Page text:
“Copenhagen authorities have given a lot of attention to climate change adaptation,” Füssel said. “However in many other regions, authorities and citizens do not sufficiently prepare for these events, although the social and economic cost of not doing so can be tremendous.”

Füssel, who has been involved in climate research for more than a decade, said that because climate change projections typically span 30 years or more, it is difficult to compare the findings of the 2012 report to the projections of the report in 2004. In general, however, the trends are consistent with earlier expectations.

“Many changes in the cryosphere, such as the fast decline in Arctic sea ice (with record lows in September 2007, 2011 and 2012) and the fast mass loss of the Greenland ice sheet (with record melting in summer 2012) are occurring much faster than projected earlier.” Füssel said. “In addition, recent heat waves in Europe, such as the one in western Europe in summer 2003 and the one in eastern Europe in summer 2010, established new temperature records far outside the historical record.”

The changes to climate in Europe are likely to bring daunting socioeconomic challenges to the region. In southern Europe, where increasing temperatures and declining rainfall are projected for the summer months, water use issues will be paramount. “Water demand in agriculture and other sectors (for example, households, tourism, and industry) is already high and there is competition for limited amounts of available water,” Füssel said. “Climate change tends to exacerbate such water stress problems and also increases the existing difference between dry and wet regions in Europe. These changes can threaten the viability of major economic sectors, such as agriculture and summer tourism, in southern European regions that are already hit hard by the current economic and fiscal crisis.”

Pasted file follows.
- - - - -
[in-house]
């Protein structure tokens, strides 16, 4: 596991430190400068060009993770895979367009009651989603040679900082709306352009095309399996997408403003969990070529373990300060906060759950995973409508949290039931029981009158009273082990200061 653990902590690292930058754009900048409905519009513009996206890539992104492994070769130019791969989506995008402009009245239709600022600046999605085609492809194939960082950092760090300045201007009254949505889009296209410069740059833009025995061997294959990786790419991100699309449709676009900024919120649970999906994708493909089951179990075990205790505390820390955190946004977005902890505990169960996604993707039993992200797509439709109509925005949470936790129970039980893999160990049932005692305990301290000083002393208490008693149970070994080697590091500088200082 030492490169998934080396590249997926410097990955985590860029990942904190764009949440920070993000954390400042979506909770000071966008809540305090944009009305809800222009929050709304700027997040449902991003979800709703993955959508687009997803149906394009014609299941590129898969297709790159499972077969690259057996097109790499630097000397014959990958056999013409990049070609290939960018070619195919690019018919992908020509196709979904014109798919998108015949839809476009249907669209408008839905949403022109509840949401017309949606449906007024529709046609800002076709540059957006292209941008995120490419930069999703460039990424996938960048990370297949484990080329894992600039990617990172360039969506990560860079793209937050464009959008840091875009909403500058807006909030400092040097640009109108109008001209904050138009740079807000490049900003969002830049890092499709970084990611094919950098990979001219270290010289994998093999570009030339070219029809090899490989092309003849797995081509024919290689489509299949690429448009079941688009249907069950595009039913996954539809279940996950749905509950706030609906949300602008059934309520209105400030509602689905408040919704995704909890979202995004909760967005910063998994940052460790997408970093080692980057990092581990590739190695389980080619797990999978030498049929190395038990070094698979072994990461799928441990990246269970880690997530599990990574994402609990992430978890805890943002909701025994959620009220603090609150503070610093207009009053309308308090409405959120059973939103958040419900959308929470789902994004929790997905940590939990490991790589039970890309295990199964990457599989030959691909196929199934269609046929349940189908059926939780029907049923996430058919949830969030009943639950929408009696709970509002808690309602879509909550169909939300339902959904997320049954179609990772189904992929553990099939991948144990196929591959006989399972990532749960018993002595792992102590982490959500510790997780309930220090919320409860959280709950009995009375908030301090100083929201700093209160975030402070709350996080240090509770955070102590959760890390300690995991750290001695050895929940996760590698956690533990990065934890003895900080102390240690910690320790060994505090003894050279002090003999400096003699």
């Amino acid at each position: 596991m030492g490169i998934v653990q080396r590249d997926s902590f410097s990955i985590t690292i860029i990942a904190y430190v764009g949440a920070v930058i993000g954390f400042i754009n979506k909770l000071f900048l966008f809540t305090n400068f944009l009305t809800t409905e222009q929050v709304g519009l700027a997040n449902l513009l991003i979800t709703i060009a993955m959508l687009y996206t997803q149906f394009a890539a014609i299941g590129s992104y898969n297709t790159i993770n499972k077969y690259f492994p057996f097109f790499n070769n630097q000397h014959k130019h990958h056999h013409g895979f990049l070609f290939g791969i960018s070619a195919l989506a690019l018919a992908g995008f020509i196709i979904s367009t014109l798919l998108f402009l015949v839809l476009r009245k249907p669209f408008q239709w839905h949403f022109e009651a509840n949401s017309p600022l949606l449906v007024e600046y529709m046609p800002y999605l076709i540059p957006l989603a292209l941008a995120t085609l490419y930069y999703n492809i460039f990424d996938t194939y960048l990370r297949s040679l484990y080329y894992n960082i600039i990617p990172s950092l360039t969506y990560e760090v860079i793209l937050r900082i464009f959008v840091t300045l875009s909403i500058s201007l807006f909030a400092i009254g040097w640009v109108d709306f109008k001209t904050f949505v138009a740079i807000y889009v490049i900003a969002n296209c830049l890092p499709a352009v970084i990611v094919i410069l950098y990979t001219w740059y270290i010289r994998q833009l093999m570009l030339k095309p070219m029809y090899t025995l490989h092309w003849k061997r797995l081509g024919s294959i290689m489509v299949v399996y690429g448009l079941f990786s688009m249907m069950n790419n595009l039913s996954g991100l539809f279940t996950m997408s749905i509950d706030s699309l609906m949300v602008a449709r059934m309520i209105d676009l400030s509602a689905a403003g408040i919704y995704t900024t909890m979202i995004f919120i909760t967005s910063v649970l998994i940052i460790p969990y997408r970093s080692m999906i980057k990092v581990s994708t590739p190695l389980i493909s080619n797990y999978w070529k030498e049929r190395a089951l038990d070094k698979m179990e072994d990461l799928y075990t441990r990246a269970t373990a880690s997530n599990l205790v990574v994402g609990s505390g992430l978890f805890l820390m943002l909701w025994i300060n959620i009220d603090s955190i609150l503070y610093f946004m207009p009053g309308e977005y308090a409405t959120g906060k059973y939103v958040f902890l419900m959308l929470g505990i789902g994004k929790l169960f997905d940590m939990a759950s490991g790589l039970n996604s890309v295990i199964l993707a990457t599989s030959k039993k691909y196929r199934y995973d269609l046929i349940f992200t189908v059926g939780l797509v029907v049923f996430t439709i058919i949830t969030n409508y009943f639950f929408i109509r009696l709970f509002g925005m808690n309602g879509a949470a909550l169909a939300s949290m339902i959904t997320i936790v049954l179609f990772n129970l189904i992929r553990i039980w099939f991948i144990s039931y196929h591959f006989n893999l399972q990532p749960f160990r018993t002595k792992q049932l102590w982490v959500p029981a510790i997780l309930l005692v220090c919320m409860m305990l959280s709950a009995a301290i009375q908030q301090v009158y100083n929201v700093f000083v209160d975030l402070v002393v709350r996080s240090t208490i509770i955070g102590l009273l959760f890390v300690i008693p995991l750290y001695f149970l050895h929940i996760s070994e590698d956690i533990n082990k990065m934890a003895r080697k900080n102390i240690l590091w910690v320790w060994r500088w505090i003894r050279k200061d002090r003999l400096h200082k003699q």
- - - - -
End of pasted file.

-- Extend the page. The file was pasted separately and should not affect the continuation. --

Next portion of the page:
The report notes that economic disparities across Europe mean that some regions will be less able to adapt to the demands of climate change. Regions unable to develop adaptation strategies to prepare for larger storms, higher temperatures, and water scarcity concerns will face higher damage costs when those extreme events occur, the report notes.


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    This is an interesting article. One of the important issues pointed out in the report is the issue of water availability in Southern Europe. The basis for the conclusion is that average precipitation will reduce. In passing reference is made to the fact that most so the rain will occur during large storm events. This increased variability in rainfall, resulting in increased variability in river flow will lead to a reduction in the reliability of fresh water supply from rivers.

    One of the principal shortcomings in contemporary climate research is that no consideration is given to the impact of inter-annual increases in hydrologic variability. This is a very important consideration, particularly for Southern Europe (and most likely also for the rest of the European mainland). The reason for this is that reliable water supply from rivers in Europe will require the use of much larger dams and reservoirs than what is currently available. The importance of using carry-over storage (I.e. within-river reservoirs that are large enough to store water that can supply in water shortages that will be experienced during multiple-year droughts) is not fully realized in most of Europe (excepting Spain, Portugal and Turkey). Climate change research should add consideration of the effects of increased inter-annual hydrologic variability on the reliability of fresh water supply to their agenda.

    Concise review of these effects are dealt with in an upcoming book on sustainable water supply and climate change: Annandale, G.W. 2013. Quenching the Thirst: Sustainable Water Supply and Climate Change.